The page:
NFPA wins Brandon Hall Group gold excellence award for hot work training

Tragic Boston fire spurs strong partnership and crucial training for thousands of Massachusetts workers

September 4, 2018 – The National Fire Protection Association (NFPA), the leading global fire and life safety advocate, has won a coveted Brandon Hall Group gold award for excellence in learning in the custom content category for its online hot work safe practices training.

The Brandon Hall Group Excellence Awards are the most prestigious awards program for the learning, talent and business executive industry. The award honors, in part, successfully developed and deployed programs and strategies evaluated by a panel of industry experts. 

After a nine-alarm fire in a Boston brownstone that killed Lieutenant Edward Walsh and firefighter Michael Kennedy in March 2014, NFPA began working with the Boston Fire Department, Boston Inspectional Services, and the Building and Construction Trades Council of the Metropolitan District to train anyone engaged in hot work operations on welding and grinding safety practices. Hot work (any activity involving flame, spark production, and heat, such as welding) can cause devastating injuries and death. 

The partnership led the Boston City Council to pass an ordinance amending the Boston Fire Prevention Code and requiring workers in various construction industry jobs to obtain a Hot Work Safety Certificate by January 1, 2017. This same requirement became mandatory throughout Massachusetts in July. NFPA launched its hot work classroom training in October 2016, a program that has educated 33,000 workers to date; and then unveiled its award-winning Hot Work Safe Practices eLearning module for those working on or supervising hot work operations in March of this year. The training is helping communities reduce avoidable loss by raising awareness of job site safety considerations and challenges.

"Our collaboration with the City of Boston on hot work training has been an outstanding example of how leaders can, and should, come together to ensure that there is a fire and life safety ecosystem in place to protect people and property from harm,” said Chuck Stravin, NFPA vice president of Business Development & Operations. “Boston Fire and Inspectional Services recognized a safety threat and worked with us to address the issue via education and awareness. Chief Jack Dempsey and his team from the Boston Fire Department, along with Tom O’Donnell from the City of Boston Inspectional Services Division, were instrumental in working with our staff to ensure that the content included in both our classroom training and online training, addressed the basic fundamentals required to ensure hot work safety in a practical way. We are thrilled that our innovative training has been recognized, but more importantly, we are proud of the role we are playing in keeping workers and residents safe.”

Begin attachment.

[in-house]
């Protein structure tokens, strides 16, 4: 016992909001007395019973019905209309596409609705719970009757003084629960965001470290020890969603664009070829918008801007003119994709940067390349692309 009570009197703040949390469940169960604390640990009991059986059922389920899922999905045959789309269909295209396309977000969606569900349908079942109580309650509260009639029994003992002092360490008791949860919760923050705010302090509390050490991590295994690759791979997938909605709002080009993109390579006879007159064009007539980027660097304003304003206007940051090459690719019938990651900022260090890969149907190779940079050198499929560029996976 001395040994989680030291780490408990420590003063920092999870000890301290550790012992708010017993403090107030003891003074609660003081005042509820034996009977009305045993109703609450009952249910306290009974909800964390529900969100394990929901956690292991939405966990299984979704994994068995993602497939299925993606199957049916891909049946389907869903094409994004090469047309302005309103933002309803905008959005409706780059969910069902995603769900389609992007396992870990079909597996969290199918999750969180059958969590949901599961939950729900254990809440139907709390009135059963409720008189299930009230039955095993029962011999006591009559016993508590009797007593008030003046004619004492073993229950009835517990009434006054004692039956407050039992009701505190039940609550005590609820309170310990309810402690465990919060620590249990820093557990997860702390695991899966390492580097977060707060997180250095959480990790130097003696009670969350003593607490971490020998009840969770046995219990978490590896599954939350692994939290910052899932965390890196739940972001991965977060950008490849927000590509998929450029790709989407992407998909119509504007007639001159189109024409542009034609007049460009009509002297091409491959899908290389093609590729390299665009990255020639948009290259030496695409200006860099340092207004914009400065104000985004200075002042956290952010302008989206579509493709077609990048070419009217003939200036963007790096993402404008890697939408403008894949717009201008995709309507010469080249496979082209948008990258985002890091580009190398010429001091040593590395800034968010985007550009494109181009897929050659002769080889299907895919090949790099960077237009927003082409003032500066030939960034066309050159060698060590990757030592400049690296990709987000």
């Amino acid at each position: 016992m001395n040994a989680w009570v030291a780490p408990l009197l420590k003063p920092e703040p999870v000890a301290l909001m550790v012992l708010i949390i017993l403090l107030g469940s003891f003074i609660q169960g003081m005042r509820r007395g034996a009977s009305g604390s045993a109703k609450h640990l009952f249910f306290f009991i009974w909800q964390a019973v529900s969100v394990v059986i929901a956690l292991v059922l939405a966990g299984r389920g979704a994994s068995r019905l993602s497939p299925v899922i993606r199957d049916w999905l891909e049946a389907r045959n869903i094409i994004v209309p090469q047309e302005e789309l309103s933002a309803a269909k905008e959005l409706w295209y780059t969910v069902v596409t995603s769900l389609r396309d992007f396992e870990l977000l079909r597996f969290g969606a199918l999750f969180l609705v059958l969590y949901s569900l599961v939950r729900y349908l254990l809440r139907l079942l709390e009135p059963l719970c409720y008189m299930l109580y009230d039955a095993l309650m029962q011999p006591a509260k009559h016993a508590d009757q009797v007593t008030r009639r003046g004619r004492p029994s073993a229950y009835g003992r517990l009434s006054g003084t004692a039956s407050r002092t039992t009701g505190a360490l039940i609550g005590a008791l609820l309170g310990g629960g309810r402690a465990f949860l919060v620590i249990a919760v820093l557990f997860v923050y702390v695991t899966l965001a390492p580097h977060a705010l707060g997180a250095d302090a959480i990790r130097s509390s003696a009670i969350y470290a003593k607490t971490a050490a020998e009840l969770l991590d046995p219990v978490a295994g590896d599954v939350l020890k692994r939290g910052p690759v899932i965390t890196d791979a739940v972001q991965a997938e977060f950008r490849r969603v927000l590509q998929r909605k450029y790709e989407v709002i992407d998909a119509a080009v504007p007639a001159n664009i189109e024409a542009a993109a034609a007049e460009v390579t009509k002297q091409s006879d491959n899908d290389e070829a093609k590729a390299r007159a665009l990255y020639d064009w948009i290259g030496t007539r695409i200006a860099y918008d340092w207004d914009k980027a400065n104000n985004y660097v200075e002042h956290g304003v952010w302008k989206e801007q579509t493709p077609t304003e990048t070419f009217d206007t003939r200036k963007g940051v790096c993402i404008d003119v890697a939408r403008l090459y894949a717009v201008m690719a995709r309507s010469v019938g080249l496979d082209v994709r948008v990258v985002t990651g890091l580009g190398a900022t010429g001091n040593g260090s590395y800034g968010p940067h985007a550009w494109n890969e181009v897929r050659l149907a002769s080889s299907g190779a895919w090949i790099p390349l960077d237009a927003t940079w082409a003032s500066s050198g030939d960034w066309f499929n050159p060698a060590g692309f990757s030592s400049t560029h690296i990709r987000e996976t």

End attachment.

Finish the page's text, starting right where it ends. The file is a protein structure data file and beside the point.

The hot work material is presented in an interactive and engaging 90-minute eLearning course (state requirements called for one 90-minute eLearning module). After completing the course and passing an exam, learners obtain a certificate and are eligible to pull hot work permits throughout the state.

The course opens with news footage of the deadly Beacon Street fire, then cuts to an interview with the mother of one of the lost firefighters. The story is woven throughout the course and conveys the seriousness of the content from the beginning. The program is designed to enable the learner to:

  • Identify relevant standards, regulations, and ordinances that are applicable to hot work
  • Describe the systems approach to hot work safety
  • Define and identify hot work and hot work hazards 
  • Describe hot work evaluation requirements 
  • Describe hot work safety team roles and responsibilities 
  • Describe hot work permit requirements

For this release and other announcements about NFPA initiatives, research, and resources, please visit the NFPA press room.

About the National Fire Protection Association (NFPA)
Founded in 1896, NFPA is a global, nonprofit organization devoted to eliminating death, injury, property and economic loss due to fire, electrical and related hazards. The association delivers information and knowledge through more than 300 consensus codes and standards, research, training, education, outreach and advocacy; and by partnering with others who share an interest in furthering the NFPA mission. For more information, visit www.nfpa.org. All NFPA codes and standards can be viewed online for free at www.nfpa.org/freeaccess.

Contact: Lorraine CarliPublic Affairs Office: +1 617 984-7275